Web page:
Donna Higgins, Court Halts Enforcement of Law Banning Inmate Info on the Web, Computer and Online Industry Legislative Review, December 31, 2002.

Plaintiffs challenging an Arizona law that bans information about Arizona prisoners from appearing on the Internet are likely to win their case, a federal judge has ruled.  The judge imposed a preliminary injunction against enforcement of the law pending a trial on the merits.  Canadian Coalition Against the Death Penalty et al. v. Stewart, No. CIV 02-1344, (D. Ariz. Dec. 16, 2002). See Computer & Online Industry LR, Aug. 13, 2002, P. 3.

The target of the lawsuit is Arizona HB 2376, signed into law by the governor in 2000.  The law prohibits prison inmates from accessing any "communications service provider," including Internet sites, and also bans third parties from accessing Internet sites on inmates' behalf.  Inmates can lose privileges, good-behavior credits or face other punishments for violations of HB 2376.

“The legislative history of HB 2376 reveals that it was enacted not in response to concerns for prison order or security, but because some persons were annoyed by Web sites that maintained a prisoner's innocence, challenged the fairness of the prisoner's trial or solicited legal and political support for the prisoner," the complaint states.  “A bare desire to suppress such speech because it is unpopular is not a legitimate governmental objective. …  The content of plaintiffs' Web sites is political speech, entitled to the highest protection under the Constitution of the United States."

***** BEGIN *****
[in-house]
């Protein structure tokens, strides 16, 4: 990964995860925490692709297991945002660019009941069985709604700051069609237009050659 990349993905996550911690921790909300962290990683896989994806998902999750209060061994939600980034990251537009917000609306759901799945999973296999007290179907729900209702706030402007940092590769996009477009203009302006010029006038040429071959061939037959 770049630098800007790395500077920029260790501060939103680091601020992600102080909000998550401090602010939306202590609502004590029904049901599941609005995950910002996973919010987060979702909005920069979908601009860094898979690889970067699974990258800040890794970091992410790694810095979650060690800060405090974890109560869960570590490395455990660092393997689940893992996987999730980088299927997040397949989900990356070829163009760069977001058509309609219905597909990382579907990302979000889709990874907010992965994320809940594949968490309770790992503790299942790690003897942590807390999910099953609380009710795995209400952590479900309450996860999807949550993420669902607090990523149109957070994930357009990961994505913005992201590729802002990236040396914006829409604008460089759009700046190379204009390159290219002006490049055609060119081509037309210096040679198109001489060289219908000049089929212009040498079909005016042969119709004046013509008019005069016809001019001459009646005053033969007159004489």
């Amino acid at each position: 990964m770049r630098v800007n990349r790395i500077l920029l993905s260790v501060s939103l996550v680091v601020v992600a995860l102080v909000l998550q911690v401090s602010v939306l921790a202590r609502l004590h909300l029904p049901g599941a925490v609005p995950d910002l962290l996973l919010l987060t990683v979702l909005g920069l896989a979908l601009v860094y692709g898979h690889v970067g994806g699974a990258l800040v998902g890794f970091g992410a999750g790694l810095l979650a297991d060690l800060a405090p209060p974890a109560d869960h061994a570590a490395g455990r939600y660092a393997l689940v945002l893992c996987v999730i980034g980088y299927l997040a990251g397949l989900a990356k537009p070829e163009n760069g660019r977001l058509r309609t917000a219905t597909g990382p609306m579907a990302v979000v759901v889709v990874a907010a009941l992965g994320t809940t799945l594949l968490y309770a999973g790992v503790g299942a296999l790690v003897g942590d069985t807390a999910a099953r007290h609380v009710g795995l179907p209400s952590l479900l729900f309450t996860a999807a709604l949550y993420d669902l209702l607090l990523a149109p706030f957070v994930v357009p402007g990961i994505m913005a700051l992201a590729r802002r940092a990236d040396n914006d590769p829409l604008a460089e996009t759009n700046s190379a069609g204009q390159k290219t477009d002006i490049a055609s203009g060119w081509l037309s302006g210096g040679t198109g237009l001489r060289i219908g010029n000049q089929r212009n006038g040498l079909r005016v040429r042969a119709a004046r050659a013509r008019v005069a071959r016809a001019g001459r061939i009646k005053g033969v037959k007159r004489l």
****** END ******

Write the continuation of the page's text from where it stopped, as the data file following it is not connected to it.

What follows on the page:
According to the complaint, the Arizona Department of Corrections maintains a Web site with information about prisoners, including the state's version of the facts surrounding the prisoners' convictions.  But HB 2376 prevents others from posting prisoner information, including different versions of the events described on the DOC's site, the complaint states.

The complaint says that several Arizona inmates, fearful of punishment under HB 2376, have contacted the plaintiffs to request that information about them be removed from the Internet.

The plaintiffs are the Canadian Coalition Against the Death Penalty, Citizens United for Alternatives to the Death Penalty and Stop Prisoner Rape.

They moved for a preliminary injunction to prevent the state from enforcing HB 2376 pending trial.  U.S. District Judge Earl H. Carroll said the plaintiffs are likely to prevail on their claim that the law violates the First Amendment.

The plaintiffs have made a strong case that the prison regulations at issue are not "rationally related to legitimate penological objectives," the judge said.  Prison officials argue the broad restrictions are necessary to prevent prisoners from defrauding the public and to prevent inappropriate contact between prisoners and victims, children or other inmates.

However, Judge Carroll said the state's prisons already have methods in place to achieve their objectives.  Prisoners are not permitted to access the Internet directly, and all incoming mail is already subject to inspection for contraband, he said.

The defendants also argued that under the Prison Litigation Reform Act, the court was required to make specific findings before it could order relief at this stage of the case.  However, Judge Carroll said, the PLRA does not apply because the plaintiffs here are not prisoners, and are seeking to vindicate their own First Amendment rights.

The plaintiffs are represented by David C. Fathi of the ACLU National Prison Project in Washington, D.C.; Ann Beeson of the ACLU Technology & Liberty Program in New York; Alice L. Bendheim of Phoenix; and Pamela K. Sutherland of the Arizona American Civil Liberties Foundation in Phoenix.